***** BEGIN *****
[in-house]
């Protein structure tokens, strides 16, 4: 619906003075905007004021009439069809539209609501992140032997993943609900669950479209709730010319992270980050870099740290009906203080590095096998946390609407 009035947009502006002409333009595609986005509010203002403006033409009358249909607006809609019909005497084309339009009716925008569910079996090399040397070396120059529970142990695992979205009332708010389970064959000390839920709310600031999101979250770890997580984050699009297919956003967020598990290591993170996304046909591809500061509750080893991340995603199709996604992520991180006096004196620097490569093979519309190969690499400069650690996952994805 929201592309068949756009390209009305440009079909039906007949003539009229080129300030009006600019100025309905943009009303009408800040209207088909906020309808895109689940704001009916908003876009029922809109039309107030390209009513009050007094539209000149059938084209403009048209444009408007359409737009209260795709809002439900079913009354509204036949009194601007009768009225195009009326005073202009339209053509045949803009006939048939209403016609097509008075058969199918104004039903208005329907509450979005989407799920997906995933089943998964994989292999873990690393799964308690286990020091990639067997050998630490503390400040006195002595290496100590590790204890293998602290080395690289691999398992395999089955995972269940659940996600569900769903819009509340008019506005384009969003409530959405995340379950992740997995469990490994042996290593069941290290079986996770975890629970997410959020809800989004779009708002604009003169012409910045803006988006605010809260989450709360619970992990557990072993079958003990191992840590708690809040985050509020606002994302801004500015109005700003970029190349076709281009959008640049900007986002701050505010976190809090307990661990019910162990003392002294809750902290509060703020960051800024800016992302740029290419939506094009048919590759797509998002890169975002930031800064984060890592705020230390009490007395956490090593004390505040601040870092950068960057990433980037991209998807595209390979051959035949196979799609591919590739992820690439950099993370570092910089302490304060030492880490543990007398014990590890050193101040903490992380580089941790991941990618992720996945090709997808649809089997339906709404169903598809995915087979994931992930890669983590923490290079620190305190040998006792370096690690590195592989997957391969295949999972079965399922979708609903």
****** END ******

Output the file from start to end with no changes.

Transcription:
[in-house]
């Protein structure tokens, strides 16, 4: 619906003075905007004021009439069809539209609501992140032997993943609900669950479209709730010319992270980050870099740290009906203080590095096998946390609407 009035947009502006002409333009595609986005509010203002403006033409009358249909607006809609019909005497084309339009009716925008569910079996090399040397070396120059529970142990695992979205009332708010389970064959000390839920709310600031999101979250770890997580984050699009297919956003967020598990290591993170996304046909591809500061509750080893991340995603199709996604992520991180006096004196620097490569093979519309190969690499400069650690996952994805 929201592309068949756009390209009305440009079909039906007949003539009229080129300030009006600019100025309905943009009303009408800040209207088909906020309808895109689940704001009916908003876009029922809109039309107030390209009513009050007094539209000149059938084209403009048209444009408007359409737009209260795709809002439900079913009354509204036949009194601007009768009225195009009326005073202009339209053509045949803009006939048939209403016609097509008075058969199918104004039903208005329907509450979005989407799920997906995933089943998964994989292999873990690393799964308690286990020091990639067997050998630490503390400040006195002595290496100590590790204890293998602290080395690289691999398992395999089955995972269940659940996600569900769903819009509340008019506005384009969003409530959405995340379950992740997995469990490994042996290593069941290290079986996770975890629970997410959020809800989004779009708002604009003169012409910045803006988006605010809260989450709360619970992990557990072993079958003990191992840590708690809040985050509020606002994302801004500015109005700003970029190349076709281009959008640049900007986002701050505010976190809090307990661990019910162990003392002294809750902290509060703020960051800024800016992302740029290419939506094009048919590759797509998002890169975002930031800064984060890592705020230390009490007395956490090593004390505040601040870092950068960057990433980037991209998807595209390979051959035949196979799609591919590739992820690439950099993370570092910089302490304060030492880490543990007398014990590890050193101040903490992380580089941790991941990618992720996945090709997808649809089997339906709404169903598809995915087979994931992930890669983590923490290079620190305190040998006792370096690690590195592989997957391969295949999972079965399922979708609903």